“Timely and convenient access to surgery and diagnostic imaging is critical to keeping people healthy,” said Sylvia Jones, Deputy Premier and Minister of Health. “This plan will boost the availability of publicly funded health services in Ontario, ensuring that Ontarians currently waiting for specialized surgeries will have greater access to the world class care they need, where and when they need it.”

As the government shortens wait times using community surgical and diagnostic centres, Ontario Health will ensure that these centres are included in regional health system planning. Funding agreements with new community surgical and diagnostic centres will require these facilities to work with local public hospitals to ensure health system integration and linkages, including connection and reporting into the province’s wait times information system and participation in regional central intakes, where available. Community surgical and diagnostic centres will also coordinate with local public hospitals to accept patients that are being referred, ensuring people get the surgery they need as quickly as possible.

Related news story:

Premier’s media conference:

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8 comments to Ontario government set out a three step process that will mean big changes in the delivery of surgical procedures

  • Ted Gamble

    When I had the toric lenses placed it was an additional $500 per lens. The multifocal lens were a approximately an additional $700 per lens or $1,200 more than each standard spherical lens.
    In my experience, the skill level and time element do not differ at all for any of these lenses. Same surgeon, same procedure.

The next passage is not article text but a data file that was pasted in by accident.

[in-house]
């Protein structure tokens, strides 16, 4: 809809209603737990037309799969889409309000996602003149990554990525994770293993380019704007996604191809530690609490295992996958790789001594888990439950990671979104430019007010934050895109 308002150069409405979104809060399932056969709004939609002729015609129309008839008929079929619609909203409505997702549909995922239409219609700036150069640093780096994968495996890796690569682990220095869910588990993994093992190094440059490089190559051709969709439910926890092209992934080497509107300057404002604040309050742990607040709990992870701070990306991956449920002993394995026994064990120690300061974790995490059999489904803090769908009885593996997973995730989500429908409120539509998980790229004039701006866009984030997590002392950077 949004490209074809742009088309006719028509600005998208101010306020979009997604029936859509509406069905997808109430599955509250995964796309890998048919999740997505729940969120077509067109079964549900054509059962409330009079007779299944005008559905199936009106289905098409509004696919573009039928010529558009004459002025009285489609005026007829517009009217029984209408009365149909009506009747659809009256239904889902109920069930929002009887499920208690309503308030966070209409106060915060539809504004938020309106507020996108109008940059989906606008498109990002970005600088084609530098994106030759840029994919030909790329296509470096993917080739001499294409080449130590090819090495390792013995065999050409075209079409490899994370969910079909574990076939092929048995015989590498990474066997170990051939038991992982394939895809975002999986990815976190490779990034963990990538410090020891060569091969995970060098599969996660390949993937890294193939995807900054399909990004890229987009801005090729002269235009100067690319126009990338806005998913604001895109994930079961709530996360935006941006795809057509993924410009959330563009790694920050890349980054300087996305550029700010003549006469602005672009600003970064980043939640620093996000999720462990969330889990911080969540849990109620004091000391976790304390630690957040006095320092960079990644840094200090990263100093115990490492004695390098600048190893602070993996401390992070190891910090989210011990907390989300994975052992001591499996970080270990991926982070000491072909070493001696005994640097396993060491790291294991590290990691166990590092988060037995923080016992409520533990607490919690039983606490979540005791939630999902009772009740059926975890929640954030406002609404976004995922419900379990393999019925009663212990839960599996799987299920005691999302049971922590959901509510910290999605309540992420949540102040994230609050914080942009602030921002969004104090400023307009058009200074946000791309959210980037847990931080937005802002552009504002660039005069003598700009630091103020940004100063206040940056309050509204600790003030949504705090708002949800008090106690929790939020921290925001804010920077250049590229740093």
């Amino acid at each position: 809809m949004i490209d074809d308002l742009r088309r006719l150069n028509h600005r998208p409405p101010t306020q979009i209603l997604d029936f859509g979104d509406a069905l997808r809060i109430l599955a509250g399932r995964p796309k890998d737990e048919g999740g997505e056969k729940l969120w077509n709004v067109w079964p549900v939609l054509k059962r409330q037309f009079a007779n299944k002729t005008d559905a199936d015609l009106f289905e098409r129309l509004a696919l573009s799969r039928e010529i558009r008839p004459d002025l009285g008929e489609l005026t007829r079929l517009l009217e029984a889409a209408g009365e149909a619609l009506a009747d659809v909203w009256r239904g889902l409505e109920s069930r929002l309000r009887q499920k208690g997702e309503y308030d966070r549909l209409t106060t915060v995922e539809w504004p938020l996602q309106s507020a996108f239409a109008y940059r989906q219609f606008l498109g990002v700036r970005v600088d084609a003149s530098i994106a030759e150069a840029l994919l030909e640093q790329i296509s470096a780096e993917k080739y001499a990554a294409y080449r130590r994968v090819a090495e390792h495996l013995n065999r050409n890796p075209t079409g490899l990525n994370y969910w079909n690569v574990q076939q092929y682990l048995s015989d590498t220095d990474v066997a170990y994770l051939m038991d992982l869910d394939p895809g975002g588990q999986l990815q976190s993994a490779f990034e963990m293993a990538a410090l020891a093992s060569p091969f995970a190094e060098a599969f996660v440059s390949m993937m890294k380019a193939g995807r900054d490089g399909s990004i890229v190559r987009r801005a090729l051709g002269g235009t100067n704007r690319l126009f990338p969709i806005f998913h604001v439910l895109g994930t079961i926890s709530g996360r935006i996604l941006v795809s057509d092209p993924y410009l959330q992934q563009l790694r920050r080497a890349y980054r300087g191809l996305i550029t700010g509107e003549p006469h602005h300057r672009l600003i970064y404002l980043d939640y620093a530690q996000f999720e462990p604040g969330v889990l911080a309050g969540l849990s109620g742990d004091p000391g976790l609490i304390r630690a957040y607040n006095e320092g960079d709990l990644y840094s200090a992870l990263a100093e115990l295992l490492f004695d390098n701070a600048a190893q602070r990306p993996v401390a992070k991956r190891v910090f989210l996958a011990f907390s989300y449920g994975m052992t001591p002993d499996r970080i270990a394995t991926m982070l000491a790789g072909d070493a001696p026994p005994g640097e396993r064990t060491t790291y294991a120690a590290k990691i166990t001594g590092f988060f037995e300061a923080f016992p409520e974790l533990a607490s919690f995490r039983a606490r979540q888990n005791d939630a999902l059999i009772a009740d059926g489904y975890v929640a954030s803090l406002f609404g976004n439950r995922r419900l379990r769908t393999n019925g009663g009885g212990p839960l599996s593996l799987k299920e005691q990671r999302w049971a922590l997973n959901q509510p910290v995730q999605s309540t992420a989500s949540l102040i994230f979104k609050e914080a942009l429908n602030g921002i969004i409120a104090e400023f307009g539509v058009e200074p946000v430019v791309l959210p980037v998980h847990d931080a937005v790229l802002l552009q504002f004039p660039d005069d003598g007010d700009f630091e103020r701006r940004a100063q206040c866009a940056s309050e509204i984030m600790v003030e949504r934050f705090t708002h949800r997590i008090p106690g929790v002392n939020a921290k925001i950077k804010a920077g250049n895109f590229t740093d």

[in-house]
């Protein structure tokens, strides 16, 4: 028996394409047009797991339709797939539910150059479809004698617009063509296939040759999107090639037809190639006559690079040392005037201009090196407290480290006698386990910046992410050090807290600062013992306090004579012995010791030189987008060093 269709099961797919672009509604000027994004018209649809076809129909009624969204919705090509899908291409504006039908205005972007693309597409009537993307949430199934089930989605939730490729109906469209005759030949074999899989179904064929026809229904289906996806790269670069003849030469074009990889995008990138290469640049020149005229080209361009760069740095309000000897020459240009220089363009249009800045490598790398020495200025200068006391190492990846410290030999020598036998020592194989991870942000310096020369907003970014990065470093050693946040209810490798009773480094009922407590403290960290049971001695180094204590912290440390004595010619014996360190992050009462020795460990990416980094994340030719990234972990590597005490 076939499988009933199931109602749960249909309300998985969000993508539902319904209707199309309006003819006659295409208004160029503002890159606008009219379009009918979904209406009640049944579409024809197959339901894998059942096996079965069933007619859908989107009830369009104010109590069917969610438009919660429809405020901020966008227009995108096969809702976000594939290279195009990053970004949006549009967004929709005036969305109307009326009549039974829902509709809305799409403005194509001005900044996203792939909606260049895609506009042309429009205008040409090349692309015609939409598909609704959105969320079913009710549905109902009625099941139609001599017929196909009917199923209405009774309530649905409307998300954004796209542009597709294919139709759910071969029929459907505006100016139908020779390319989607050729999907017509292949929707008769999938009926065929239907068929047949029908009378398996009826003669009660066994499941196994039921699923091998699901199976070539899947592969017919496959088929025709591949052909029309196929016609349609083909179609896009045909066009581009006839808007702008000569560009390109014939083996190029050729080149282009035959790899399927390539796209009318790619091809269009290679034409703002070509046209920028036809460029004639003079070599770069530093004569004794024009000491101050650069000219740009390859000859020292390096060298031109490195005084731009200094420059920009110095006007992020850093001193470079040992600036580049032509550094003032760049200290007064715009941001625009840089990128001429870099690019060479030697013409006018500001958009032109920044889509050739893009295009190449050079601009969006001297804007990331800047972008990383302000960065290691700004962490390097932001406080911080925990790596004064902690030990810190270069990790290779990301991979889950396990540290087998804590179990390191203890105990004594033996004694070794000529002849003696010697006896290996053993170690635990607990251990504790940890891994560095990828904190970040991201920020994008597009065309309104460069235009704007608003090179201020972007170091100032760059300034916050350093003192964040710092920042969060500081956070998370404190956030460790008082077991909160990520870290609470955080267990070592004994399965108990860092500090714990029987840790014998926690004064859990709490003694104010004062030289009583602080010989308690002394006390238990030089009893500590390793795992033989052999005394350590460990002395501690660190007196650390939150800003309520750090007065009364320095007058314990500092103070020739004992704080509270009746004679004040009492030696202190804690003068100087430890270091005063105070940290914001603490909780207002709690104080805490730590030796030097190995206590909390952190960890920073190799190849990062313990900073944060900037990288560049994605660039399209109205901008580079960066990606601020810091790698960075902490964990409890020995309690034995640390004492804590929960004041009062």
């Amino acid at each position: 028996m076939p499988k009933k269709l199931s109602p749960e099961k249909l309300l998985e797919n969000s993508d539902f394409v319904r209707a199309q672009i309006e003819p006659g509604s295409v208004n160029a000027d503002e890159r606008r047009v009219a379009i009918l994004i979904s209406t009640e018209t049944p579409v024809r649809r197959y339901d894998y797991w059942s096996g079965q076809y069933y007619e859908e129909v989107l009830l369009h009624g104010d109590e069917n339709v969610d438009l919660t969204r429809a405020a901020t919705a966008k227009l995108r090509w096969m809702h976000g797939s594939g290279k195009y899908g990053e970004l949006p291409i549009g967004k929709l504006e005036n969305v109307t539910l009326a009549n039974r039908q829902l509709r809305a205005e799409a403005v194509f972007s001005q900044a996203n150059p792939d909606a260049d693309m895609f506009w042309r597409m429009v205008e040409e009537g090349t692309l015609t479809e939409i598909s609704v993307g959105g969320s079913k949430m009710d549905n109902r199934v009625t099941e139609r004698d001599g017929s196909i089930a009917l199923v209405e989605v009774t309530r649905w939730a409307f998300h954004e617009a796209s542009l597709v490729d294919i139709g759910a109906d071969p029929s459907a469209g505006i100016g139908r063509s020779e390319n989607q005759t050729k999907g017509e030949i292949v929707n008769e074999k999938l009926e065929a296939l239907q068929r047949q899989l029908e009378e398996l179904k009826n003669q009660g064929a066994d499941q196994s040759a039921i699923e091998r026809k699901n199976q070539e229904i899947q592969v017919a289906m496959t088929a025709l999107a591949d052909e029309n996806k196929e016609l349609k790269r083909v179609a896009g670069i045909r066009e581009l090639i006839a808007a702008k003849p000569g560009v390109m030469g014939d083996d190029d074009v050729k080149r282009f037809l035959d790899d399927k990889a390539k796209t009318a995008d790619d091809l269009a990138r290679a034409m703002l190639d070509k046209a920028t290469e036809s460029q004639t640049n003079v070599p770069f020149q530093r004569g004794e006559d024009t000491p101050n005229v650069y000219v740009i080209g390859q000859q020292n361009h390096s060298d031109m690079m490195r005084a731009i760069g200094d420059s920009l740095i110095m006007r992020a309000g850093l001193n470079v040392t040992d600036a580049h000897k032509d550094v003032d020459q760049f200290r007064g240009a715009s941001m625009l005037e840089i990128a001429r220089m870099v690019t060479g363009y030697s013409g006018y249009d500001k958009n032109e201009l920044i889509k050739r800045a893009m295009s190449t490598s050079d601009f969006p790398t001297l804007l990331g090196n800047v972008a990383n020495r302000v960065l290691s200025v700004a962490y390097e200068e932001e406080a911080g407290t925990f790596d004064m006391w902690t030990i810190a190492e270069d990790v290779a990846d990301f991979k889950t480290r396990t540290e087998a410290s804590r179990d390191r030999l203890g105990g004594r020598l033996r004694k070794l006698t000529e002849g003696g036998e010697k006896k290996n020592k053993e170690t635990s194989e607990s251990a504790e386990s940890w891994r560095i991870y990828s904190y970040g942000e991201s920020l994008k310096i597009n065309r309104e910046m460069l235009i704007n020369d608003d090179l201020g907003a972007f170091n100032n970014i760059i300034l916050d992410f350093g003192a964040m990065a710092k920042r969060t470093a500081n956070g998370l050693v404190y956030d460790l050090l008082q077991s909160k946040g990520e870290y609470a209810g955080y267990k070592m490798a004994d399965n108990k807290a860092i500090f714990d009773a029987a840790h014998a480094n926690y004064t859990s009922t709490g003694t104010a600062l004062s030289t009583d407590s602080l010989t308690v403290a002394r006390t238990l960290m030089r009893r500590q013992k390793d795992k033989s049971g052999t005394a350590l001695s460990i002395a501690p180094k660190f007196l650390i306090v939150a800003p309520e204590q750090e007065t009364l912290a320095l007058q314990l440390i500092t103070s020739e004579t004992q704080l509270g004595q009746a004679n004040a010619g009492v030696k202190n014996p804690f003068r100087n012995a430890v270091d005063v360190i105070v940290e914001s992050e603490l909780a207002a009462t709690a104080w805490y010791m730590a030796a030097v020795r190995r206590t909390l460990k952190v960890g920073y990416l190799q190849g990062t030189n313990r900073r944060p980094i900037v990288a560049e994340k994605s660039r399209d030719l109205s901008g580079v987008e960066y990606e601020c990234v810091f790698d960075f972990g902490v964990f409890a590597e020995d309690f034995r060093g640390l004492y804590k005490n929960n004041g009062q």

• Ted Gamble

    One last comment. One of my surgeons undertook my dad’s cataract surgeries at a privately operated clinic in Oakville on Lakeshore about 15 years ago paid for by OHIP. Some of the readers will figure out the who and where.

    This same incredibly skilled surgeon did my cataract surgery about 5 years ago following my retina surgeries by another surgeon at the regional eye clinic on King Street in Hamilton.This was done at Joseph Brant again funded by OHIP but I paid for upgraded toric lenses. This is not hothing new. here to see. I have subsequently had laser scar removal done again at Joseph Brant.

    All of these eye procedures and probably others do not need to be undertaken in a hospital.

    As I have mentioned on a previous post Canadian surgeons are criss crossing five provinces having met their provincial needs doing paid orthopedic surgeries, knees, hips etc. under the name of Gateway Surgical. None of this is particularly newsworthy unless one has a political agenda.

    Editor’s comment: Is it your view that a significant change in policy should not be made public and that doing so is part of political agena? Yours or ours?

  • Penny Hersh

    Ted, totally agree that not all patients require the lens upgrade. Unfortunately most patients are not told why they would require this upgrade and assume that it must be a better option.

    Perhaps prior to agreeing to the upgrade the patient should be told, or look into if this would benefit them. Return to their optometrist who referred them to the ophthalmologist and ask them these questions prior to committing.

    I think presently the price for this upgrade is $250.00 per eye which would amount to $500.00. I would like to know what the difference in cost between these lenses are and if it takes more skill or time to insert them.

    I have for a long time indicated that some seniors could benefit from a volunteer advocate service that could provide answers to some questions.

    The answers are available one simply needs to know where to go to get them.

  • Grahame

    Thanks Penny

  • Ted Gamble